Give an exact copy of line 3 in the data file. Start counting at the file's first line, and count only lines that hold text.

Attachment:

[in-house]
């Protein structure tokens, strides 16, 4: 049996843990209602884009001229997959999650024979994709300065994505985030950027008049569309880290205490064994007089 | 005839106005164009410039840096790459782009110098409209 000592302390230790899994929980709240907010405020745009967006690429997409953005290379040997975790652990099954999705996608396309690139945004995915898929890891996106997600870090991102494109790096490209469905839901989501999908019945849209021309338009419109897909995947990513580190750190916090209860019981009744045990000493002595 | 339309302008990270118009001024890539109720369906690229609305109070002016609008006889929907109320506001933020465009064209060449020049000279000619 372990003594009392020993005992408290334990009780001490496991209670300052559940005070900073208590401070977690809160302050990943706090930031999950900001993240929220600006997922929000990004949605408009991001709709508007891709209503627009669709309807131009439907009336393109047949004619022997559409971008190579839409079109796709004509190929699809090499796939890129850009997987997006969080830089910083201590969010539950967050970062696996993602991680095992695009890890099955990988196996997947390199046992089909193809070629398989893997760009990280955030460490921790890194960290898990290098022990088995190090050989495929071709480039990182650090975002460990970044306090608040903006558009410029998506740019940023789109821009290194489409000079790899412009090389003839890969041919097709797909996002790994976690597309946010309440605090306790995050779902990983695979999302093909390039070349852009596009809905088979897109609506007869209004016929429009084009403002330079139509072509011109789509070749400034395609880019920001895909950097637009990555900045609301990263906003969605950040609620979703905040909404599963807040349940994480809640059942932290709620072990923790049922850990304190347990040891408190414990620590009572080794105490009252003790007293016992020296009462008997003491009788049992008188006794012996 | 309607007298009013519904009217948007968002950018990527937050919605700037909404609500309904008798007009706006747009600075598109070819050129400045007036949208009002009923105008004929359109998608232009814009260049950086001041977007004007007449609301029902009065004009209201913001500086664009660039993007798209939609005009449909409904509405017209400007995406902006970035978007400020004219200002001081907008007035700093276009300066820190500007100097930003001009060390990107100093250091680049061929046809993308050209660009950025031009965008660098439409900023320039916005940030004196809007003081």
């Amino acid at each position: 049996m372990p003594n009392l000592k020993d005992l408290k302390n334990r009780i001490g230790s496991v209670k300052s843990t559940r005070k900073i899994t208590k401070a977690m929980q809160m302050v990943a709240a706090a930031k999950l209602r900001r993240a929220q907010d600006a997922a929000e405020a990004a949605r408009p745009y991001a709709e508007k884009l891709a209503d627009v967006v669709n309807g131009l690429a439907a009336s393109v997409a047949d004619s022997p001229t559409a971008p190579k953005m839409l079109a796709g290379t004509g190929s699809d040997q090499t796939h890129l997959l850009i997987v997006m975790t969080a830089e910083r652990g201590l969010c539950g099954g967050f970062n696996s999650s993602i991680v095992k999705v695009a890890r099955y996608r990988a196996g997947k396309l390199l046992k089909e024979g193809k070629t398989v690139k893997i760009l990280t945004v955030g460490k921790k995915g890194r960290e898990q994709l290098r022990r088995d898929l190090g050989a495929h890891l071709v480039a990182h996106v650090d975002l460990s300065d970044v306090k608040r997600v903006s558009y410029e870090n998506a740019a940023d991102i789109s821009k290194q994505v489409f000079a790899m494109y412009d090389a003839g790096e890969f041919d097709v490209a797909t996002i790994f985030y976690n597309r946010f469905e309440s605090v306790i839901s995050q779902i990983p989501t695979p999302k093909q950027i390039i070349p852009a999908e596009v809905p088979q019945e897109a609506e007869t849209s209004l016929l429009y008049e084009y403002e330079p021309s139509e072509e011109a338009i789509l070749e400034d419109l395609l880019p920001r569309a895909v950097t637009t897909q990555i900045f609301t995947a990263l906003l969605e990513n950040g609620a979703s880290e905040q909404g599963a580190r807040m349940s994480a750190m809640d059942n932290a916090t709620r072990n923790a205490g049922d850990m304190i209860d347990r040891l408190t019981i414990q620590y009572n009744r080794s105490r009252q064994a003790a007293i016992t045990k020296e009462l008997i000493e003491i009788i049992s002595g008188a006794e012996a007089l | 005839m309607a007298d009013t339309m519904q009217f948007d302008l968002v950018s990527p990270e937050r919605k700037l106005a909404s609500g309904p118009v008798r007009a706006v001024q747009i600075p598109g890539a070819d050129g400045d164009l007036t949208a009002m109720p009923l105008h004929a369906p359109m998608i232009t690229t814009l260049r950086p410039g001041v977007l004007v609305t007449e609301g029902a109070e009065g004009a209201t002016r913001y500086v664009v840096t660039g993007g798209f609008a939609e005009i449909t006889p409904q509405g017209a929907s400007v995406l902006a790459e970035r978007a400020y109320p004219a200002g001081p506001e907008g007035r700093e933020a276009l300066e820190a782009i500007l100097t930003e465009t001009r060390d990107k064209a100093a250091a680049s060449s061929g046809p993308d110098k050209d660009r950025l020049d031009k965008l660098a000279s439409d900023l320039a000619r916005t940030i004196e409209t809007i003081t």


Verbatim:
């Amino acid at each position: 049996m372990p003594n009392l000592k020993d005992l408290k302390n334990r009780i001490g230790s496991v209670k300052s843990t559940r005070k900073i899994t208590k401070a977690m929980q809160m302050v990943a709240a706090a930031k999950l209602r900001r993240a929220q907010d600006a997922a929000e405020a990004a949605r408009p745009y991001a709709e508007k884009l891709a209503d627009v967006v669709n309807g131009l690429a439907a009336s393109v997409a047949d004619s022997p001229t559409a971008p190579k953005m839409l079109a796709g290379t004509g190929s699809d040997q090499t796939h890129l997959l850009i997987v997006m975790t969080a830089e910083r652990g201590l969010c539950g099954g967050f970062n696996s999650s993602i991680v095992k999705v695009a890890r099955y996608r990988a196996g997947k396309l390199l046992k089909e024979g193809k070629t398989v690139k893997i760009l990280t945004v955030g460490k921790k995915g890194r960290e898990q994709l290098r022990r088995d898929l190090g050989a495929h890891l071709v480039a990182h996106v650090d975002l460990s300065d970044v306090k608040r997600v903006s558009y410029e870090n998506a740019a940023d991102i789109s821009k290194q994505v489409f000079a790899m494109y412009d090389a003839g790096e890969f041919d097709v490209a797909t996002i790994f985030y976690n597309r946010f469905e309440s605090v306790i839901s995050q779902i990983p989501t695979p999302k093909q950027i390039i070349p852009a999908e596009v809905p088979q019945e897109a609506e007869t849209s209004l016929l429009y008049e084009y403002e330079p021309s139509e072509e011109a338009i789509l070749e400034d419109l395609l880019p920001r569309a895909v950097t637009t897909q990555i900045f609301t995947a990263l906003l969605e990513n950040g609620a979703s880290e905040q909404g599963a580190r807040m349940s994480a750190m809640d059942n932290a916090t709620r072990n923790a205490g049922d850990m304190i209860d347990r040891l408190t019981i414990q620590y009572n009744r080794s105490r009252q064994a003790a007293i016992t045990k020296e009462l008997i000493e003491i009788i049992s002595g008188a006794e012996a007089l | 005839m309607a007298d009013t339309m519904q009217f948007d302008l968002v950018s990527p990270e937050r919605k700037l106005a909404s609500g309904p118009v008798r007009a706006v001024q747009i600075p598109g890539a070819d050129g400045d164009l007036t949208a009002m109720p009923l105008h004929a369906p359109m998608i232009t690229t814009l260049r950086p410039g001041v977007l004007v609305t007449e609301g029902a109070e009065g004009a209201t002016r913001y500086v664009v840096t660039g993007g798209f609008a939609e005009i449909t006889p409904q509405g017209a929907s400007v995406l902006a790459e970035r978007a400020y109320p004219a200002g001081p506001e907008g007035r700093e933020a276009l300066e820190a782009i500007l100097t930003e465009t001009r060390d990107k064209a100093a250091a680049s060449s061929g046809p993308d110098k050209d660009r950025l020049d031009k965008l660098a000279s439409d900023l320039a000619r916005t940030i004196e409209t809007i003081t």